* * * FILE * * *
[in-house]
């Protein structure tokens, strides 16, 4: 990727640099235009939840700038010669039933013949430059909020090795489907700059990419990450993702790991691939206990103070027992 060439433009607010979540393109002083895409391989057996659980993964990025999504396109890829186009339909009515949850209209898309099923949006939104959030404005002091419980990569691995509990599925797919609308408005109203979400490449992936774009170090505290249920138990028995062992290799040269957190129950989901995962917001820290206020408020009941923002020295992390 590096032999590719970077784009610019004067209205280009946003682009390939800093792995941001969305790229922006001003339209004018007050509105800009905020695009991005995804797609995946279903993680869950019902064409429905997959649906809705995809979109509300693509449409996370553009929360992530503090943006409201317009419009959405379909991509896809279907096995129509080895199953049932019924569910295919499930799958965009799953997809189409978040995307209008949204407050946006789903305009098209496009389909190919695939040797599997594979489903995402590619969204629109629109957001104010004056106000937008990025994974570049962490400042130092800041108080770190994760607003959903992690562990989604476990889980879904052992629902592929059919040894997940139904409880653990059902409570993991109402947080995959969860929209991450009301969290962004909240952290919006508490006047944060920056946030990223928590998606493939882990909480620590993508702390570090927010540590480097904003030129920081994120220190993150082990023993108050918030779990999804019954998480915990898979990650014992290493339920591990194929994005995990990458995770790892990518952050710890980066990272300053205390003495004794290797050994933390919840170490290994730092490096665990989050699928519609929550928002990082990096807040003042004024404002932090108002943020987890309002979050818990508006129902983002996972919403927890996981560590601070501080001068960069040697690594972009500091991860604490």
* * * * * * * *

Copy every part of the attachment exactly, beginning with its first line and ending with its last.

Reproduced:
[in-house]
């Protein structure tokens, strides 16, 4: 990727640099235009939840700038010669039933013949430059909020090795489907700059990419990450993702790991691939206990103070027992 060439433009607010979540393109002083895409391989057996659980993964990025999504396109890829186009339909009515949850209209898309099923949006939104959030404005002091419980990569691995509990599925797919609308408005109203979400490449992936774009170090505290249920138990028995062992290799040269957190129950989901995962917001820290206020408020009941923002020295992390 590096032999590719970077784009610019004067209205280009946003682009390939800093792995941001969305790229922006001003339209004018007050509105800009905020695009991005995804797609995946279903993680869950019902064409429905997959649906809705995809979109509300693509449409996370553009929360992530503090943006409201317009419009959405379909991509896809279907096995129509080895199953049932019924569910295919499930799958965009799953997809189409978040995307209008949204407050946006789903305009098209496009389909190919695939040797599997594979489903995402590619969204629109629109957001104010004056106000937008990025994974570049962490400042130092800041108080770190994760607003959903992690562990989604476990889980879904052992629902592929059919040894997940139904409880653990059902409570993991109402947080995959969860929209991450009301969290962004909240952290919006508490006047944060920056946030990223928590998606493939882990909480620590993508702390570090927010540590480097904003030129920081994120220190993150082990023993108050918030779990999804019954998480915990898979990650014992290493339920591990194929994005995990990458995770790892990518952050710890980066990272300053205390003495004794290797050994933390919840170490290994730092490096665990989050699928519609929550928002990082990096807040003042004024404002932090108002943020987890309002979050818990508006129902983002996972919403927890996981560590601070501080001068960069040697690594972009500091991860604490």